I came into Ludo 2016 as a newcomer, not knowing quite what to expect. I was coming down from an extraordinary experience visiting London and the surrounding area during the week leading up to the conference, and I was excited to see what it would be like. I didn’t know anyone, I wasn’t in academia, hadn’t done research, and I didn’t have any papers to present. I just loved video game music. I had studied music, and enjoyed theory and musicology, and had applied it to video game music on my own. I was thrilled when I learned that there were others who were doing similar things in an academic setting. I had been planning a trip that happened to align perfectly to allow me to be in England at the time of the conference. So on a whim I had registered, hoping to see what I could learn and who I could meet.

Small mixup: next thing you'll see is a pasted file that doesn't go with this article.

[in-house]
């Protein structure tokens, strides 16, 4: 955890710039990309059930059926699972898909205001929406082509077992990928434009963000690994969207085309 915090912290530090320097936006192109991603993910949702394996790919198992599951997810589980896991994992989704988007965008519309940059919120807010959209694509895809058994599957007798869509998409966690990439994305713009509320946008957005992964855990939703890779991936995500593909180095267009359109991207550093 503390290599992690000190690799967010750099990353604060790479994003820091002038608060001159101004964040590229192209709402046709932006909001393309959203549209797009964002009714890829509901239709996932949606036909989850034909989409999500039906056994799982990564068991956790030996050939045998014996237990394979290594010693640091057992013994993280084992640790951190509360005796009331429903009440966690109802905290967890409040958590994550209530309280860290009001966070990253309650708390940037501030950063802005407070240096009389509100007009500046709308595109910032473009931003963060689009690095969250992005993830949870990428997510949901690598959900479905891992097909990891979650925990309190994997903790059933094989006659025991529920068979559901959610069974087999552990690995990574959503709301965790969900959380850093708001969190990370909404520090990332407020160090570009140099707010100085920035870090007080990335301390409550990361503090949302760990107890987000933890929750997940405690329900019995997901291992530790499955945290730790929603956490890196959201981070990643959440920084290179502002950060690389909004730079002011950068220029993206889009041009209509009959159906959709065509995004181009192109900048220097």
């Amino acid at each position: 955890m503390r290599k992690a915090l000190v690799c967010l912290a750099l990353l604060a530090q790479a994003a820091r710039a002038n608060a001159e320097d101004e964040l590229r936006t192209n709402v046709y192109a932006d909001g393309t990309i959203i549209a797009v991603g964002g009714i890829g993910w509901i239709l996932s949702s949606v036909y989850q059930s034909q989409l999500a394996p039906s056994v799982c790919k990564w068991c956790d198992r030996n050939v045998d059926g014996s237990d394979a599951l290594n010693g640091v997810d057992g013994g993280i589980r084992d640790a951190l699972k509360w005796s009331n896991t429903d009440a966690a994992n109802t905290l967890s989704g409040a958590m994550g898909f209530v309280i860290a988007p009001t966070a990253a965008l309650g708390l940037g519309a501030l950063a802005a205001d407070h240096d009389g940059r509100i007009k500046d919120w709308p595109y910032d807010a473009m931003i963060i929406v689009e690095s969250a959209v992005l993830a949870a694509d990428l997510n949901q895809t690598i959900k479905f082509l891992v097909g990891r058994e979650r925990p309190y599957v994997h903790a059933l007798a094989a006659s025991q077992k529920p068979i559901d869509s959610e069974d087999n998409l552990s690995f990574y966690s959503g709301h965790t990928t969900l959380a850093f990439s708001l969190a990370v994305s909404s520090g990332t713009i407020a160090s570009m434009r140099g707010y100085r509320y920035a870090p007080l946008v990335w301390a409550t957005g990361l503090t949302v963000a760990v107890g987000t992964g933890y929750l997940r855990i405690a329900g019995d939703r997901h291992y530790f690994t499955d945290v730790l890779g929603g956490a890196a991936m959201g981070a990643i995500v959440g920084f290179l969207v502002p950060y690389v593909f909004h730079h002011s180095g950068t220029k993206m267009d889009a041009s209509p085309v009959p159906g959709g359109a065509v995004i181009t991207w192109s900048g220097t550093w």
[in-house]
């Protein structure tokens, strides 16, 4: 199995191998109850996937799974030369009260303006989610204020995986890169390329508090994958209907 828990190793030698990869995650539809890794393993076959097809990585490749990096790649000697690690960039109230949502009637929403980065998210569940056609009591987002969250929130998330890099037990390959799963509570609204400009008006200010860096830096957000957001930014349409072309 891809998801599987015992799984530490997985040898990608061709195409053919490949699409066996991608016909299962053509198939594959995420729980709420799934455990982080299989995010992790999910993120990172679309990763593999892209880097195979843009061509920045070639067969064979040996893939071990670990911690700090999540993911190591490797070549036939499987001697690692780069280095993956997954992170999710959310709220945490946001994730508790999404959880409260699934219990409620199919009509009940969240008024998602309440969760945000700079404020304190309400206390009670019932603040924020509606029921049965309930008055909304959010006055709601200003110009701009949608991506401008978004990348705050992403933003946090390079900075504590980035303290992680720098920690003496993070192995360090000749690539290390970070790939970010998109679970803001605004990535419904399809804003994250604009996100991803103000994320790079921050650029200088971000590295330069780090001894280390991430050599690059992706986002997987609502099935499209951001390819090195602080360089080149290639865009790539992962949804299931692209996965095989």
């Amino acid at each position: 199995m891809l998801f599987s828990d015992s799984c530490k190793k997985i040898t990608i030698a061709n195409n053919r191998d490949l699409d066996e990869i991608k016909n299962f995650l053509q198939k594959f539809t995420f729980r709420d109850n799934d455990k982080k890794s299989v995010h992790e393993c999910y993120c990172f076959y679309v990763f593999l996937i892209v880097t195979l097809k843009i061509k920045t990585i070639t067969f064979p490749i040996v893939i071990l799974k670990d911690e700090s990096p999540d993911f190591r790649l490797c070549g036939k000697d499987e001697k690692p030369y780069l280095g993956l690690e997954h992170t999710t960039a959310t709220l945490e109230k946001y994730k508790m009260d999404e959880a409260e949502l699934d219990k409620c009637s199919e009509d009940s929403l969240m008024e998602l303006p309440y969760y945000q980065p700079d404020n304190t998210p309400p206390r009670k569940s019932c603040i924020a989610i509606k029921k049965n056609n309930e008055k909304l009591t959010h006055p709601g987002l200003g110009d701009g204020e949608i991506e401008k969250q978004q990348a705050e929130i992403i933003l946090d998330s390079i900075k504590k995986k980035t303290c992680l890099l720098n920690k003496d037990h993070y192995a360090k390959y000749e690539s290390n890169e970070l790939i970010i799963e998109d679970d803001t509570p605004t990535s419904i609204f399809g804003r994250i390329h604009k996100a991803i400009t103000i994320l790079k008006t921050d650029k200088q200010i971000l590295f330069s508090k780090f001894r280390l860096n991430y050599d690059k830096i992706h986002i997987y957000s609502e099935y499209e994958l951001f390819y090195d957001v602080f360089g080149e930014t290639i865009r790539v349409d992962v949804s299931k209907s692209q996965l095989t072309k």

What I found exceeded my expectations in many ways. First, the papers. The presentations included discussions and examinations of a very diverse body of music, and everyone had a different way of examining their chosen interest. Papers included discussions of classic JRPGs and Nintendo games through old arcade games, indie games, hip hop, horror games, and new virtual reality games. Some papers looked backward, at history and culture, and some looked forward, to innovations in the field and new possibilities for integrating music and games. I learned about music that I had never really listened to (for instance, arcade music of the 70s and 80s), and I learned about new music that I didn’t even know about (Elise Plans and David Plans’ discussion on new developments in music and biofeedback in games makes me excited to see what the future of video game music holds).